MOS L. WRIGHT. Our subject, one of Sherman Township's valued citizens, resides upon section 14, and is the owner of one-half the section. James Wright, the father of our subject, was born in Ohio, and there spent the first twelve years of his life, when he accompanied his parents when they removed to settle in Menard County, Ill. In that State he made his home until 1855, and then went to Keokuk County, Iowa, remaining there until he came to Nebraska, in 1867, and settled in Saline County, which was his place of residence until his death, which occurred in the spring of 1882. He was a man of active habits, bright and hopeful, but when he made up his mind upon a point, quietly determined to effect his purpose. His death was generally lamented by all the large circle that comprised his relatives, friends and acquaintances. His wife was Elizabeth Offield, a native of Kentucky, in which State also her parents were born. She was united in marriage to Mr. Wright in 1843, while residing in Menard County. Their family circle included eight children, all of whom are still living. Amos, our subject, was the firstborn; the other members of the family received the names subjoined: William, who is a carpenter in Scott County, Iowa; John D.; a mason at Wilber, Saline County; Ira S., who is a farmer at DeWitt, of the same county; Edward, a professional musician in DeWitt; James H., a farmer in this county; Hannah, the wife of Selden Lupher, a farmer in Saline County, and Elizabeth, who is still unmarried, and lives at home.
It was upon the 27th of September, 1844, that our subject was born in the old farmhouse in Menard County, Ill. He continued at home until he was twenty-two years of age. His education was commenced at about the usual age, and continued until he had passed through all the classes of the common school, after which he attended the complete course at the High School of Washington County, Iowa. In 1866 he came to this county, and on the 13th of July entered a homestead on section 10, where he continued to reside until 1885, when, having a good offer, he sold it and purchased one-half of section 14, his present property. There are no especially dramatic events or adventurous phases in the life of our subject; it is rather the story of the quiet, somewhat retiring, but prosperous life of the busy, intelligent, practical farmer, with very little of care or anxiety outside the circle of his occupation and his home. To this latter, however, it is his endeavor to bring a wealth of all those parts, points and attributes that go to make it the perfect haven of rest and abode of true domesticity it was originally designed to be.
In 1874 Mr. Wright married Clara Wickham, who has exhibited those womanly graces and matronly qualities that make her name a pride and delight to her family and friends. This lady was born in Andrew County, Mo., July 27, 1847. It was her misfortune to be bereaved of her father in the year 1853, and her mother now makes her residence in the home of our subject. Mrs. Wickham presented her husband with thirteen children, seven of whom are living, Mrs. Wright being the youngest of the family. Our subject and wife are the parents of three children, who have received the names Francis A., Elizabeth and Frederick A.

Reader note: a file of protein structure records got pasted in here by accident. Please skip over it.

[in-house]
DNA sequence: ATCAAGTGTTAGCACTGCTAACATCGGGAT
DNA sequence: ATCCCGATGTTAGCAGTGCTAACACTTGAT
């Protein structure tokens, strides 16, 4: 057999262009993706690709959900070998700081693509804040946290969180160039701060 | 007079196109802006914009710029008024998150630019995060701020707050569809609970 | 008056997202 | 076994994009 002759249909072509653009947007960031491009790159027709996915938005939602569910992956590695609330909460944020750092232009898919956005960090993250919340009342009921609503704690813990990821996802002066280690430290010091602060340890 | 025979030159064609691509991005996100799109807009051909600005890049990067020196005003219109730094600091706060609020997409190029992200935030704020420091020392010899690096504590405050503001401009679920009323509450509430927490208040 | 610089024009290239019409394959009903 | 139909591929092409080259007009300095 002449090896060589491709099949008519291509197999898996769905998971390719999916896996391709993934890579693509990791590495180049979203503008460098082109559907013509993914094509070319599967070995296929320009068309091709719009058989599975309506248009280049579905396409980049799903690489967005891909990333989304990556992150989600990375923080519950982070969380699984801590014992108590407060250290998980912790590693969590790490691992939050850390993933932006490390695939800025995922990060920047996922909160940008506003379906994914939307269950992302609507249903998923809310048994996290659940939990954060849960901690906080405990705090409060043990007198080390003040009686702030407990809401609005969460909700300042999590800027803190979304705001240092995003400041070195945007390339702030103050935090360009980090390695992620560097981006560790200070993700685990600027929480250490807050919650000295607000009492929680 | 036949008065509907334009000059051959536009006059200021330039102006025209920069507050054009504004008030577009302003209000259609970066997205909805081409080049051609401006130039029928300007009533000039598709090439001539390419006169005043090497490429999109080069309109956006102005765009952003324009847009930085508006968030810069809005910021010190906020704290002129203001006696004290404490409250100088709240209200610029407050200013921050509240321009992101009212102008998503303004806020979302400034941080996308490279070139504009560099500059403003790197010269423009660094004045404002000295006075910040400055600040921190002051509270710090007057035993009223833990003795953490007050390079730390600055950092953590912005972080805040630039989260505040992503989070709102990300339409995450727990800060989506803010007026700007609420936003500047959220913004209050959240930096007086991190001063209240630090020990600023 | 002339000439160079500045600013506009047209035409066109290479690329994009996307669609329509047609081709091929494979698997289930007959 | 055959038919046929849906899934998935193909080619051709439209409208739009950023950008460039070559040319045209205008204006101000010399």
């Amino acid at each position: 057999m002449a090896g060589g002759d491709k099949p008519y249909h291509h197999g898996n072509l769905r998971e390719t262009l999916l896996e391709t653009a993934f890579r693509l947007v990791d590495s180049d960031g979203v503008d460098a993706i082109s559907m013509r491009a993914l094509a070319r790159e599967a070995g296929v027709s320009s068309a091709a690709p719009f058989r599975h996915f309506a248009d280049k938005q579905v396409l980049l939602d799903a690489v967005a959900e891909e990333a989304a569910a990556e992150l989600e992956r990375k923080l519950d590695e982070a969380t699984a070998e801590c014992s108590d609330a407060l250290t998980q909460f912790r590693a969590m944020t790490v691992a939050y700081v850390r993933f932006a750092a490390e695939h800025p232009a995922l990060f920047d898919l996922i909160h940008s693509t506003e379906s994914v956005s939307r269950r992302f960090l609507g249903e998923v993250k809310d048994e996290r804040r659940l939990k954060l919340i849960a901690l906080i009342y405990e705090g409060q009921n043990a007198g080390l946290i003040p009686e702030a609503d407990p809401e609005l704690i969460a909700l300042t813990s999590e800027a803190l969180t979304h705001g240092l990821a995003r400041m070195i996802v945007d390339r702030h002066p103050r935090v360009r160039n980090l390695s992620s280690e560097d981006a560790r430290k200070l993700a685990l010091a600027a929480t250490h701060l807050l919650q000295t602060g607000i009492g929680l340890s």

One of the most interesting memories of the past of our subject is that connected with his earlier life
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in the State, and concerns the following incident: In 1867 the Indians made a raid upon the settlement, leaving their track marked with blood, violence and destruction. The Governor called upon the settlers for help; among those who responded with alacrity was our subject, and he was one of the party to discover and identify some of the slain, and rescue certain captives. Mr. Wright has for many years been associated with the Republican party, and still continues his adherence to the same. He has been called upon to fill the office of Assessor, and did so with much credit. For four years he served most worthily as a member of the School Board. With his family, as before remarked, he enjoys the highest regard of his fellow-citizens, which he values and appreciates most highly.
SAAC NAYLOR is an industrious and prosperous farmer residing on section 17, Nemaha Township. His father, John Naylor, was a native of Kentucky; his mother, Barbara (Corman) Naylor, was a native of Maryland, and they were married in the first-named State, making their home in Fayette County. The father's ancestors were natives of England, who had come to America during the Colonial times, and at the time of the War of 1812 the father of our subject participated in some of the engagements. He was a farmer, and lived in Fayette and Jessamine Counties the greater part of his life, but although he had a large plantation and prospered well, he would keep no slaves even during slave time. Unfortunately he did not live to see the abolition of slavery, his death occurring before the war, when he was sixty-two years old. The mother of our subject died in 1869, in her eighty-fifth year, and had borne a family of eight children, four girls and four boys, all of whom grew to manhood and womanhood, and whose names are Mary, Elizabeth, Nancy, Isaac, John, James, Jane and Benjamin.
Our subject was born on the 15th of July, 1919, in Ohio, at the time of the three-years residence of his parents in that State, but his earliest recollections are of the scenes in his Kentucky home. His father met with an accident while quarrying rock, and was crippled so that he was no longer able to attend to the supervision of his large plantation, and our subject, as the eldest son, was early called upon to assume the responsibilities of manager of the estate. He received his education from the common schools of that time, and continued in charge. of the homestead until 1842, when he was married to Miss Maria Miller. After his marriage he lived on a farm in the vicinity of his old home for seven or eight years, and then went to Macoupin County, Ill., where he bought a farm and was prospering well until the second year, when his wife died. Her death was a sad bereavement to him, as they had been married but ten years, and she was only twenty-four years old when she left him her five children, whose names are Mary Jane, Louisa, Jacob, Ann and an infant.